• Data. Technology fueled developments in data capture provide opportunities for brands to use loyalty schemes to learn more about their customers with more effectiveness than these programmes have ever had the potential for before.

How can a loyalty scheme influence where customers shop in future?

There are three key ways in which a loyalty scheme potentially gives a brand power today.

  1. By continuing to offer value. Traditional loyalty scheme models can influence where customers shop by offering a perk that brings customers over from competitors and ensures they continue to return. The key to this is – and will likely always be – value. Customers will be loyal when they feel that they are getting real value in return for loyalty and retailers lose sight of this at their own peril.
  2. Through innovation and engagement. Many brands today are beginning to evolve loyalty programmes to integrate other popular marketing tools, such as employing gamification, incentivising user generated content and offering the opportunity to redeem points for experiences, as opposed to just products or discounts.
  3. In effectively collecting and using data. Advances in technology have given loyalty scheme data even more relevance, making it faster and simpler to collect and analyse a much wider pool in a way that could never have been achieved in the early days of these programmes.

As a result, today a loyalty scheme can curate a level of customer insight that might previously have taken decades to collect. As Tesco’s chairman said of the new Clubcard Plus:

What scares me about this [loyalty program], is that you know more about my customers in three months than I know in 30 years!

This application of technology to loyalty scheme data has made these programmes a key channel for:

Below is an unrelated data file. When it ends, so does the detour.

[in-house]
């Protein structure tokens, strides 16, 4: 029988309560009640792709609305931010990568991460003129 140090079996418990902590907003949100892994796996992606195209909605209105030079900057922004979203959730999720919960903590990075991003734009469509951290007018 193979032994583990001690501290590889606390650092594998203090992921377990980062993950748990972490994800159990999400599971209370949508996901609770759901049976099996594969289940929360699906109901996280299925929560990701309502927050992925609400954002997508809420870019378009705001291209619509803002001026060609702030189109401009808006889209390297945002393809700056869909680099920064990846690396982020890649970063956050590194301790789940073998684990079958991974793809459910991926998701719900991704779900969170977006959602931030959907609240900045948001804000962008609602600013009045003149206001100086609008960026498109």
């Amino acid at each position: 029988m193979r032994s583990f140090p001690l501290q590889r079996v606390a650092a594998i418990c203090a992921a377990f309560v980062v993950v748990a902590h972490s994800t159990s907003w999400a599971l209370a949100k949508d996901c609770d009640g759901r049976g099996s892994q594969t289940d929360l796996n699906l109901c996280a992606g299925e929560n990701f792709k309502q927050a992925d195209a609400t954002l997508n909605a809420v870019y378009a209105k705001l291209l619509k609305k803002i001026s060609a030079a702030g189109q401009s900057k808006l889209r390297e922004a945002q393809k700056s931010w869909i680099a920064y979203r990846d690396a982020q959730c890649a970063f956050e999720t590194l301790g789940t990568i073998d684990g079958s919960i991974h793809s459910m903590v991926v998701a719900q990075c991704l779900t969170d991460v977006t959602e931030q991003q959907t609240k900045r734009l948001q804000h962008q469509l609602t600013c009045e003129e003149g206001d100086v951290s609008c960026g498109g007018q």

• Generating actionable insights. Retailers now have unique opportunities to understand customers and engage them more intentionally, to identify customer needs and stay on top of these as they change.
  • Creating real relationships. A tech-enabled loyalty scheme can collect data that can be used to facilitate personalisation and customised experiences, drive positive communication and enable authentic relationship building.
  • Enabling segmentation and targeting. Loyalty scheme data can be fed into omni-channel, offline, and ecommerce segmentation, allowing brands to profile their best customers and personalise offerings to make them more effective.

The end result? In-depth customer connections that give a brand the power to influence how, and when, customers shop, increase brand commitment and drive up sales.

The traditional benefit of loyalty schemes – attracting customers through savings and rewards – still works, especially for those brands that tend towards greater commoditisation.

However, it is the potential for tech-enhanced data capture and what this provides in terms of insight into, and engagement with, a target audience that is potentially so important today.

In terms of brand benefit and influencing where consumers choose to shop, it may be in the tech-enabled collection and use of data where the true power of the loyalty scheme now lies.

Jeremy Braune

View posts by Jeremy Braune
Jeremy specialises in delivering market research and consultancy programmes that enable organisations to maximise the impact of their brands, products and services, communications and customer experience delivery. His company, Brandspeak, has offices in London and Bristol and since 2004 it has been helping companies all over the UK and globally. Jeremy has also been a guest lecturer and speaker on London Business School's acclaimed MBA course, on the subject of Brands and Branding.